Navigating through the scene
It's about to get fun! You can navigate around the world space by using your mouse and keyboard together.
Let's experiment with moving around!
- Click on the viewport and then put your left hand on the WASD keys on the keyboard, and your right hand on the mouse (of course flip them if you are left handed). Hold down the right mouse button on the viewport and use
Wto move forward in the world, and
Sto move backwards. You can strafe left and right with
Drespectively. Try moving in all four directions then go to the next step.
- The mouse lets you fly in all axis, continue to hold the right mouse button down and move the mouse on the viewport to change where you are looking. You can do this while holding down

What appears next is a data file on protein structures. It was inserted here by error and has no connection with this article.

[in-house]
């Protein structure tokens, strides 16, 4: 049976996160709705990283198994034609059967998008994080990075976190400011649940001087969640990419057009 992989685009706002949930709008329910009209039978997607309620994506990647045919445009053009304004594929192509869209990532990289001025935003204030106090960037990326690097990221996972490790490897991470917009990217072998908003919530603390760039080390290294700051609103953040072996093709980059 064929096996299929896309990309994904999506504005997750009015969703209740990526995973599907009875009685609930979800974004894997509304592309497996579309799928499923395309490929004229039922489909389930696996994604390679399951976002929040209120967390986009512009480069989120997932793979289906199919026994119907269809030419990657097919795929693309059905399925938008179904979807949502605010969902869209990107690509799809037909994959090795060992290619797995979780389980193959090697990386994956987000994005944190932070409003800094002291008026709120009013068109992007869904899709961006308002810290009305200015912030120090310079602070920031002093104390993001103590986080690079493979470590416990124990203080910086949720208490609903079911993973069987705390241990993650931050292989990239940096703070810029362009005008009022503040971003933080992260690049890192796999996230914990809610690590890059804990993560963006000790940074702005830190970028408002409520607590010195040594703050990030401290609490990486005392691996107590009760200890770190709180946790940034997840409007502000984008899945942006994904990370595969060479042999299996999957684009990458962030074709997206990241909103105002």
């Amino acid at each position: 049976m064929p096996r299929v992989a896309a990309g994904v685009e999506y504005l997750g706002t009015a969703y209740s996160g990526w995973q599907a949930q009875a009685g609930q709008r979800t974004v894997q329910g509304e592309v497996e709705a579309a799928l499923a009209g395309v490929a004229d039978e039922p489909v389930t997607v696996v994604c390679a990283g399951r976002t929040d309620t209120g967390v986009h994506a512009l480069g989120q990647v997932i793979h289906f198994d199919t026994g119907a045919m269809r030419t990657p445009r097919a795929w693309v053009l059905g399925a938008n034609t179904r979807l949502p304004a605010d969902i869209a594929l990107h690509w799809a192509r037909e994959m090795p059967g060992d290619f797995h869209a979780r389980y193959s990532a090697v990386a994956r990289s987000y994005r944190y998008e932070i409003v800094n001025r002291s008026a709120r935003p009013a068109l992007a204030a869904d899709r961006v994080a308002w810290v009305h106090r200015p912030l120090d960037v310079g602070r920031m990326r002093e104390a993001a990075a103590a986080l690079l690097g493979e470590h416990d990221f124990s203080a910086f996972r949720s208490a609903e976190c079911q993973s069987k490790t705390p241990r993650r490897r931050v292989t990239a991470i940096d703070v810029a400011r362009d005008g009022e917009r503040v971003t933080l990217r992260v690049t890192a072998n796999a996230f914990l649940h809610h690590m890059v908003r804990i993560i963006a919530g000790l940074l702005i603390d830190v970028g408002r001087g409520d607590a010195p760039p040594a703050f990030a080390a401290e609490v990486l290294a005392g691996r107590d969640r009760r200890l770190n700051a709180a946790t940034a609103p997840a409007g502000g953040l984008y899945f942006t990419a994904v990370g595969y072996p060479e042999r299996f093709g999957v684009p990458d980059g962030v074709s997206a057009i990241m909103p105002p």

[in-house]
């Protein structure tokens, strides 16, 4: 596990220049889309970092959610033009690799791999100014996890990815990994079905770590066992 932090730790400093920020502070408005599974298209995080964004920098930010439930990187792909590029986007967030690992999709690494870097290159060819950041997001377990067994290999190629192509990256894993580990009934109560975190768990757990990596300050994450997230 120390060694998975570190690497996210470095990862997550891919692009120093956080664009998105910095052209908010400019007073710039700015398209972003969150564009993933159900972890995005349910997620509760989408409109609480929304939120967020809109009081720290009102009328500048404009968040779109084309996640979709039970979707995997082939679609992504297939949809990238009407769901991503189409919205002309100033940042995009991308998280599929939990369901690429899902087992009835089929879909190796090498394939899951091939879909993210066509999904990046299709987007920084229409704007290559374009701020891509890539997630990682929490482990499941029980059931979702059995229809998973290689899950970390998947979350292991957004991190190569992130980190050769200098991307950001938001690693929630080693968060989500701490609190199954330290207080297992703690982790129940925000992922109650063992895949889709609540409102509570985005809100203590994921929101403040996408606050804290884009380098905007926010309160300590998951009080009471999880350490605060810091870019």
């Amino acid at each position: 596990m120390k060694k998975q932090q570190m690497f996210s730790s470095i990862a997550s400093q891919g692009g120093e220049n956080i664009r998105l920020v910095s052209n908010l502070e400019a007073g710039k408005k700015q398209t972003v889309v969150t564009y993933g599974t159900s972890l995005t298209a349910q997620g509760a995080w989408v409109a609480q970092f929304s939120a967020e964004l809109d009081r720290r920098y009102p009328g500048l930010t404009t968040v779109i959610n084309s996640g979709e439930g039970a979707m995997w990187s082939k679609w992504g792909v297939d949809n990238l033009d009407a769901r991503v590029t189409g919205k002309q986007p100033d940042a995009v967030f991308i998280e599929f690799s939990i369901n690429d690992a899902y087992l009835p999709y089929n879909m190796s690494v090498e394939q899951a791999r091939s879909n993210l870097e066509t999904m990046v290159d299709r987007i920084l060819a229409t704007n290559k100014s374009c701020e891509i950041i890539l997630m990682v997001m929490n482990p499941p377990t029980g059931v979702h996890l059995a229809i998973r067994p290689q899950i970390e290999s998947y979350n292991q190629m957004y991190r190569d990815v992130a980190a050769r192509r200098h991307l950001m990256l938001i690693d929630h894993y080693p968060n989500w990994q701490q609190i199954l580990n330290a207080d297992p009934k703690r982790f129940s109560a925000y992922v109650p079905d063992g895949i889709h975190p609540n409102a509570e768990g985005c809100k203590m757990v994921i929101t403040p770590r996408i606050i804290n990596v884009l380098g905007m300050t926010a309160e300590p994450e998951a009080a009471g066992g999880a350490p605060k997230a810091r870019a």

Dto move around the 3D world. If you get lost, double-click the Bowling Lane again to center your view on it. Try this now.
- If you want to fly faster, hold shift while you press
D. This will double your movement speed.
- You can select objects with the left mouse button. Click on an object to select it.
- You can also PAN the viewport up down left or right by holding middle mouse button and dragging. Try this now.
- You can zoom in or out by scrolling the mouse wheel. Try this now.
These are the tools you need to navigate the world. Play around with it a bit more and make sure you're comfortable navigating in Unity.
Now that you know how to navigate the world, let's get our objects placed.
- Click on the
Bowling Pinobject. Once you have it selected press the
Wkey as a shortcut for translate mode. When you press